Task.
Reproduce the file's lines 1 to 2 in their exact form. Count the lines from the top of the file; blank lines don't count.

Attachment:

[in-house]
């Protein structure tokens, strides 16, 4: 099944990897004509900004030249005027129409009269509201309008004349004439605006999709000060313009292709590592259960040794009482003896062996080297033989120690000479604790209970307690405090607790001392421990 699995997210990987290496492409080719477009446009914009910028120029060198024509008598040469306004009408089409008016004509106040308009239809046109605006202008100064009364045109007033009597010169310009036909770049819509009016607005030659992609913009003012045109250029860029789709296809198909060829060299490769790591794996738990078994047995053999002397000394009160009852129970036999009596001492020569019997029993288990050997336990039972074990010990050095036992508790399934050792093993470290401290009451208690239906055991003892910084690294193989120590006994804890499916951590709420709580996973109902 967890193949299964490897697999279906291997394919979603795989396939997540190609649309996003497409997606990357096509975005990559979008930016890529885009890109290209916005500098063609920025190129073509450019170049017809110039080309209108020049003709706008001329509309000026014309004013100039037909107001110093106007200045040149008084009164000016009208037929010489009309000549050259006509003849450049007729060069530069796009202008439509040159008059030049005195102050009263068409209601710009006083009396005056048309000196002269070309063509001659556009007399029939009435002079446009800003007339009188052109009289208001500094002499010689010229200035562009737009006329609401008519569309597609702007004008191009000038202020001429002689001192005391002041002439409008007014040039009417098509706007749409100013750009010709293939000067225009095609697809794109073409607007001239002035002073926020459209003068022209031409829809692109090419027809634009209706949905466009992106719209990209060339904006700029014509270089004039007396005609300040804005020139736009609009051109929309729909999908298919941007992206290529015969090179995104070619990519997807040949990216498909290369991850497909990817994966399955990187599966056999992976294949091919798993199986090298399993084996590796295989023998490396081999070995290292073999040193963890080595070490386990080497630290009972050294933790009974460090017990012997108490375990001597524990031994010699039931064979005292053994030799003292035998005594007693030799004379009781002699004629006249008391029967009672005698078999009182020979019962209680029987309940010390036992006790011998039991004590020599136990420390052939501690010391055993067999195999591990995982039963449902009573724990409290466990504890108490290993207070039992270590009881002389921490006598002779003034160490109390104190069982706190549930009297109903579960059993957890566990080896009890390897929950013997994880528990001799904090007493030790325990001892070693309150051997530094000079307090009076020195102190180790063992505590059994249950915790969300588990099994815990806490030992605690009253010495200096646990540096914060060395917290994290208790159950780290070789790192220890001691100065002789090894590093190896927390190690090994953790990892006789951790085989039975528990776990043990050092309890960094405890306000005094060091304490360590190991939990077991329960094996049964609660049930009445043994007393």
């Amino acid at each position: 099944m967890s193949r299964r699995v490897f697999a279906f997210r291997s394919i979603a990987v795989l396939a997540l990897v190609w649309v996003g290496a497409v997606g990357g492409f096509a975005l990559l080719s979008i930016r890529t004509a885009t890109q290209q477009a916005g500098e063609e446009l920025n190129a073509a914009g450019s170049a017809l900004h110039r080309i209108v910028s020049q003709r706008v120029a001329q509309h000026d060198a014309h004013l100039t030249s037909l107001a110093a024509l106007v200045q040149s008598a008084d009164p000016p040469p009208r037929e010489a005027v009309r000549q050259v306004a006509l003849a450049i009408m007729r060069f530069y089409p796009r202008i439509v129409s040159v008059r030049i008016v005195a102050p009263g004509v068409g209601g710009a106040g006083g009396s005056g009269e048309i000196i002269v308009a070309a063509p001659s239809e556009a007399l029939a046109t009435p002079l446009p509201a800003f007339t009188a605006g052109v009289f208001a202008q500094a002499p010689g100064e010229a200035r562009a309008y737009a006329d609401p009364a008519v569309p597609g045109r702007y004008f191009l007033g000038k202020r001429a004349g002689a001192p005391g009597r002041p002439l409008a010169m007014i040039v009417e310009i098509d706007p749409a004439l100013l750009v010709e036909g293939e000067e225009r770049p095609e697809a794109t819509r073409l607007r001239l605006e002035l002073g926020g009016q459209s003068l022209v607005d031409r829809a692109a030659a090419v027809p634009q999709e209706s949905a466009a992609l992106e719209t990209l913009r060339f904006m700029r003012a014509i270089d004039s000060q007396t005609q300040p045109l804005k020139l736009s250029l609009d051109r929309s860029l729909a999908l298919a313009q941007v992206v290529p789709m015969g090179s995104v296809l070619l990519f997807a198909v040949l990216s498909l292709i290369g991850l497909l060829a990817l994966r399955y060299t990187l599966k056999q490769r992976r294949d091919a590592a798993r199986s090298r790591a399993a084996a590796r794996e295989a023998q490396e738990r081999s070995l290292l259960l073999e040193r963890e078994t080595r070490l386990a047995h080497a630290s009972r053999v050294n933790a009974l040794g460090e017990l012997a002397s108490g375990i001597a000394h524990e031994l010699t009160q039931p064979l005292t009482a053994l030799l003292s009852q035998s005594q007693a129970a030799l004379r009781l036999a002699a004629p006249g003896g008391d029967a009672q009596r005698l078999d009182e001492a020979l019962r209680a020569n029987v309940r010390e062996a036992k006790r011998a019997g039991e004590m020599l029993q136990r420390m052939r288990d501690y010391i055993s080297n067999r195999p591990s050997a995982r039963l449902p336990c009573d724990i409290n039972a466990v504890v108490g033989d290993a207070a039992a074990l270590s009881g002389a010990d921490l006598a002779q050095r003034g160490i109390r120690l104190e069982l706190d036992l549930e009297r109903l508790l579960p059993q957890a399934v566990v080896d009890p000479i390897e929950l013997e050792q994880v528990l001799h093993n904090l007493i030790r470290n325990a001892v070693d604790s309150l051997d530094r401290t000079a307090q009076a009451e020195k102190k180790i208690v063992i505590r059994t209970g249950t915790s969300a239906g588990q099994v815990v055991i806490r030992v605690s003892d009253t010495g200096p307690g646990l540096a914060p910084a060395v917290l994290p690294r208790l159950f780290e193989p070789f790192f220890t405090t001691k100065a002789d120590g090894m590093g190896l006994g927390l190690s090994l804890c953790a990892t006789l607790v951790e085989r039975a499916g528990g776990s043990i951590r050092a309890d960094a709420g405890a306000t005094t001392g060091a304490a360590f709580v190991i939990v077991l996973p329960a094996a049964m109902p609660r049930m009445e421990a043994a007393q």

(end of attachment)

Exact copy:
[in-house]
């Protein structure tokens, strides 16, 4: 099944990897004509900004030249005027129409009269509201309008004349004439605006999709000060313009292709590592259960040794009482003896062996080297033989120690000479604790209970307690405090607790001392421990 699995997210990987290496492409080719477009446009914009910028120029060198024509008598040469306004009408089409008016004509106040308009239809046109605006202008100064009364045109007033009597010169310009036909770049819509009016607005030659992609913009003012045109250029860029789709296809198909060829060299490769790591794996738990078994047995053999002397000394009160009852129970036999009596001492020569019997029993288990050997336990039972074990010990050095036992508790399934050792093993470290401290009451208690239906055991003892910084690294193989120590006994804890499916951590709420709580996973109902 967890193949299964490897697999279906291997394919979603795989396939997540190609649309996003497409997606990357096509975005990559979008930016890529885009890109290209916005500098063609920025190129073509450019170049017809110039080309209108020049003709706008001329509309000026014309004013100039037909107001110093106007200045040149008084009164000016009208037929010489009309000549050259006509003849450049007729060069530069796009202008439509040159008059030049005195102050009263068409209601710009006083009396005056048309000196002269070309063509001659556009007399029939009435002079446009800003007339009188052109009289208001500094002499010689010229200035562009737009006329609401008519569309597609702007004008191009000038202020001429002689001192005391002041002439409008007014040039009417098509706007749409100013750009010709293939000067225009095609697809794109073409607007001239002035002073926020459209003068022209031409829809692109090419027809634009209706949905466009992106719209990209060339904006700029014509270089004039007396005609300040804005020139736009609009051109929309729909999908298919941007992206290529015969090179995104070619990519997807040949990216498909290369991850497909990817994966399955990187599966056999992976294949091919798993199986090298399993084996590796295989023998490396081999070995290292073999040193963890080595070490386990080497630290009972050294933790009974460090017990012997108490375990001597524990031994010699039931064979005292053994030799003292035998005594007693030799004379009781002699004629006249008391029967009672005698078999009182020979019962209680029987309940010390036992006790011998039991004590020599136990420390052939501690010391055993067999195999591990995982039963449902009573724990409290466990504890108490290993207070039992270590009881002389921490006598002779003034160490109390104190069982706190549930009297109903579960059993957890566990080896009890390897929950013997994880528990001799904090007493030790325990001892070693309150051997530094000079307090009076020195102190180790063992505590059994249950915790969300588990099994815990806490030992605690009253010495200096646990540096914060060395917290994290208790159950780290070789790192220890001691100065002789090894590093190896927390190690090994953790990892006789951790085989039975528990776990043990050092309890960094405890306000005094060091304490360590190991939990077991329960094996049964609660049930009445043994007393």